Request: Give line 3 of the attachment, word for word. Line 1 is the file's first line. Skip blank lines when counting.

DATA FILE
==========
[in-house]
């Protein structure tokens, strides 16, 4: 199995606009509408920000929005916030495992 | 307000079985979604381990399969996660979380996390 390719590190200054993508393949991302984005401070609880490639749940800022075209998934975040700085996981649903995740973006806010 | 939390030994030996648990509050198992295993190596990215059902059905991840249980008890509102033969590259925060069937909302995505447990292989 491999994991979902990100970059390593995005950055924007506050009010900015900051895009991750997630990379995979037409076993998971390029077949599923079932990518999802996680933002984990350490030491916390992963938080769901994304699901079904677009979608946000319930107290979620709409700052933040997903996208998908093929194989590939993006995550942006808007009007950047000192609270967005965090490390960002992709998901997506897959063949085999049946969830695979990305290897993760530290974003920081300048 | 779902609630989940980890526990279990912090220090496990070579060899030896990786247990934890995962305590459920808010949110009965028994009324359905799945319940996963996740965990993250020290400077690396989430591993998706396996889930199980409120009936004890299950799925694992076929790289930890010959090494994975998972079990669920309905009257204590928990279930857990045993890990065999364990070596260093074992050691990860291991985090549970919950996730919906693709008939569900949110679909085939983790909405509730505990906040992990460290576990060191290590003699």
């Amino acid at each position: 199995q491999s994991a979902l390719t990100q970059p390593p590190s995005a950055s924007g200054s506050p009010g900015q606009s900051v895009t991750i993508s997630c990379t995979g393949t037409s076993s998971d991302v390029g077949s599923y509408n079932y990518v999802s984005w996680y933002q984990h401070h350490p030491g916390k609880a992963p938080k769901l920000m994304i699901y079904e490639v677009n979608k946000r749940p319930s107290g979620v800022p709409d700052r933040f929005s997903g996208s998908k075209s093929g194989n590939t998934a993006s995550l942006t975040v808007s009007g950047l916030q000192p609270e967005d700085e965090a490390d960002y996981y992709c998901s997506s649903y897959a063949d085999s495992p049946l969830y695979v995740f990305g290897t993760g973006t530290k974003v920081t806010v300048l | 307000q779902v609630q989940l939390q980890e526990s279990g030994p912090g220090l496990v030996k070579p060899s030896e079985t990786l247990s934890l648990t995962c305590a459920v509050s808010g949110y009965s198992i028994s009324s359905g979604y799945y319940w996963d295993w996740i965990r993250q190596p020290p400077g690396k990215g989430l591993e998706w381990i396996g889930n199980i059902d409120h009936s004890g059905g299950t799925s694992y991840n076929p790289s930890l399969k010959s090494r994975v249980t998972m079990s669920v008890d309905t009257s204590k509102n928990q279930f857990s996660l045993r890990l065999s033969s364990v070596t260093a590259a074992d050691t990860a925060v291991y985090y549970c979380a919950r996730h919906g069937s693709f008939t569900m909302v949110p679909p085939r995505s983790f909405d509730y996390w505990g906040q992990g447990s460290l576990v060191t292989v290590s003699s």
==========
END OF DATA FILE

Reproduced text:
């Amino acid at each position: 199995q491999s994991a979902l390719t990100q970059p390593p590190s995005a950055s924007g200054s506050p009010g900015q606009s900051v895009t991750i993508s997630c990379t995979g393949t037409s076993s998971d991302v390029g077949s599923y509408n079932y990518v999802s984005w996680y933002q984990h401070h350490p030491g916390k609880a992963p938080k769901l920000m994304i699901y079904e490639v677009n979608k946000r749940p319930s107290g979620v800022p709409d700052r933040f929005s997903g996208s998908k075209s093929g194989n590939t998934a993006s995550l942006t975040v808007s009007g950047l916030q000192p609270e967005d700085e965090a490390d960002y996981y992709c998901s997506s649903y897959a063949d085999s495992p049946l969830y695979v995740f990305g290897t993760g973006t530290k974003v920081t806010v300048l | 307000q779902v609630q989940l939390q980890e526990s279990g030994p912090g220090l496990v030996k070579p060899s030896e079985t990786l247990s934890l648990t995962c305590a459920v509050s808010g949110y009965s198992i028994s009324s359905g979604y799945y319940w996963d295993w996740i965990r993250q190596p020290p400077g690396k990215g989430l591993e998706w381990i396996g889930n199980i059902d409120h009936s004890g059905g299950t799925s694992y991840n076929p790289s930890l399969k010959s090494r994975v249980t998972m079990s669920v008890d309905t009257s204590k509102n928990q279930f857990s996660l045993r890990l065999s033969s364990v070596t260093a590259a074992d050691t990860a925060v291991y985090y549970c979380a919950r996730h919906g069937s693709f008939t569900m909302v949110p679909p085939r995505s983790f909405d509730y996390w505990g906040q992990g447990s460290l576990v060191t292989v290590s003699s």